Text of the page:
The Wordy Shipmates

Sarah Vowell’s history of the Massachusetts Bay Colony. Recommended if you like early American history with a sense of home and hearth and a twist. Can’t get enough Sarah Vowell – like with Christopher Guest, I’m always wondering what could possibly be her next act. And though she may be getting panned I think this one is right up there with classic titles like Assassination Vacation, The Partly Cloudy Patriot, and Take The Cannoli.

Every summer when I was a kid I attended vacation Bible school. It was like arts-and-crafts camp, only churchier–firing and glazing ceramic praying-hands bookends, that sort of thing. We studied the Book of Daniel’s third chapter, in which Nebuchadnezzar, the king of Babylon, commissioned a gold idol that his subjects were required to bow down to. Anyone failing to kneel before the image “shall be cast into the midst of a burning fiery furnace.” Kneeling before a false idol being an obvious violation of the Second Commandment, three Jews on Nebuchadnezzar’s payroll refuse to worship another god. The three lawbreakers, Shadrach, Meshach, and Abednego, are hauled before the king, who tells them that when he said that thing about the fiery furnace he really meant it. They reply that perhaps God will save them from the flames, “But if not, be it known unto thee, O king, that we will not serve thy gods, nor worship the golden image which thou hast set up.”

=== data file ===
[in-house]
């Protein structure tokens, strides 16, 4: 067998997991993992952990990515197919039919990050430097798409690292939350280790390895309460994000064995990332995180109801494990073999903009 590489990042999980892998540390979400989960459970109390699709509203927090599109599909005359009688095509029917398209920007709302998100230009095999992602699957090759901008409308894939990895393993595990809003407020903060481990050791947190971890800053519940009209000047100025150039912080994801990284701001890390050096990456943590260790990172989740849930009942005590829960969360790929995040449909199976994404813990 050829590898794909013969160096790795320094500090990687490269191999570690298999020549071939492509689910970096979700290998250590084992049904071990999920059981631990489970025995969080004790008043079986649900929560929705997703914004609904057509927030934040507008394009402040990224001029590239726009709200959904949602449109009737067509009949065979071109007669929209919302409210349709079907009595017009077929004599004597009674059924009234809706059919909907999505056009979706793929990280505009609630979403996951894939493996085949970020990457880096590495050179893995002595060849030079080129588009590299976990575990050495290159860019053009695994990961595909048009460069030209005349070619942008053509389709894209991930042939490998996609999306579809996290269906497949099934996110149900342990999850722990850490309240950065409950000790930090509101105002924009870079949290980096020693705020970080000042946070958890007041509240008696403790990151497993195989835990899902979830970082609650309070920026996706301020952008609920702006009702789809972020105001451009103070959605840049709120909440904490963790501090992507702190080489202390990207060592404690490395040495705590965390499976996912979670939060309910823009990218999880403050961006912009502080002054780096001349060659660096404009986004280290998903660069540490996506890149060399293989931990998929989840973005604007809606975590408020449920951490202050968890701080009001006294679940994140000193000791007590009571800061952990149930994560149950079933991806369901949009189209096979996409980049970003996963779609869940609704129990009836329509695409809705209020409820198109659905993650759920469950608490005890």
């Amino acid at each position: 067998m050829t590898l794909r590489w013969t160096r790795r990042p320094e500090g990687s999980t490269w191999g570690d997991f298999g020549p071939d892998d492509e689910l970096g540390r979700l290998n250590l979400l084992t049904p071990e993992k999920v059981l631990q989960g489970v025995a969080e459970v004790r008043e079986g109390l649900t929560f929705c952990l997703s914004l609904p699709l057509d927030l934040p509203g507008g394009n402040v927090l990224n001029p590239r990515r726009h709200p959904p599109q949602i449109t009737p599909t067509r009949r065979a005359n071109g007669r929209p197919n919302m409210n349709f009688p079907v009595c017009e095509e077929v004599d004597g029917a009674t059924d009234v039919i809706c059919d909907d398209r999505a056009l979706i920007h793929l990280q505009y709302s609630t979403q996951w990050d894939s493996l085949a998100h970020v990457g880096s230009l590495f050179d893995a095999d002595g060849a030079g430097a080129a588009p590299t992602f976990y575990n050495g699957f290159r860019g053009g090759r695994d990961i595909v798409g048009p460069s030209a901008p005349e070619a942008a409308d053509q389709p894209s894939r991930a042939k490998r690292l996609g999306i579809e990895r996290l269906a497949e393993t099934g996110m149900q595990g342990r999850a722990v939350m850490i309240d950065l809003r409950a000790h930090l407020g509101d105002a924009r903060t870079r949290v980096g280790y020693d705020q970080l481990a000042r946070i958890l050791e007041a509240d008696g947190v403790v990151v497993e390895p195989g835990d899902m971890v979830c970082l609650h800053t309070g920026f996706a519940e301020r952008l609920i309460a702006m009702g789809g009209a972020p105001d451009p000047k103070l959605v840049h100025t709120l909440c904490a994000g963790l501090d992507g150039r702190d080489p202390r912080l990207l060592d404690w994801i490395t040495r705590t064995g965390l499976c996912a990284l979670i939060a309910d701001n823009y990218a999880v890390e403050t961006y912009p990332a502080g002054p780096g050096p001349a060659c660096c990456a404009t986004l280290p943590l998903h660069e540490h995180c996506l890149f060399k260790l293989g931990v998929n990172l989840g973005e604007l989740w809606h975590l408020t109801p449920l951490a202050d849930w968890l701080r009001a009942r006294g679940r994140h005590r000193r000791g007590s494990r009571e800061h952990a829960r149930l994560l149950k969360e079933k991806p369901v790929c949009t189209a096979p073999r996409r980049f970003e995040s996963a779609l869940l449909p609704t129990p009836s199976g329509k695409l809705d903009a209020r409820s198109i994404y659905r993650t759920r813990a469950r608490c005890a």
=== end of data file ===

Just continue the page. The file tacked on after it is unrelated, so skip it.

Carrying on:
Those words are insolent and bold, even when spoken by a felt puppet with glued-on googly eyes. The three hope God will save them, but if not they will gladly burn. Nebuchadnezzar is happy to help them find out. He has Shadrach, Meshach, and Abednego thrown into the furnace. To mimic the flames, my fellow Bible students and I rattled flashlights at the puppets, who remaied perfectly still and perfectly unharmed, not a yarn hair on their heads singed. “They have no hurt,” marveled the king, who decreed that anyone from anywhere who spoke against “the God of Shadrach, Meshach, and Abednego, shall be cut to pieces, and their houses shall be made a dunghill: because there is no other God that can deliver after this sort.” A happy ending–the faithful defy the king and the king admits he was wrong.

The lessons of that story–be true to yourself, be not afraid to defy authority, be willing to die for what you believe in–had profound influence on my own moral backbone, and I am not alone. In his “Letter from the Birmingham Jail,” Martin Luther King, Jr. writes of the lawbreaking that landed him in the clink: “Of course, there is nothing new about this kind of civil disobedience. It was evidenced sublimely in the refusal of Shadrach, Meshach, and Abednego to obey the laws of Nebuchadnezzar, on the ground that a higher moral law was at stake.”

She ties it all together. And if you do like Sarah Vowell, here is a pretty amusing interview of her at work.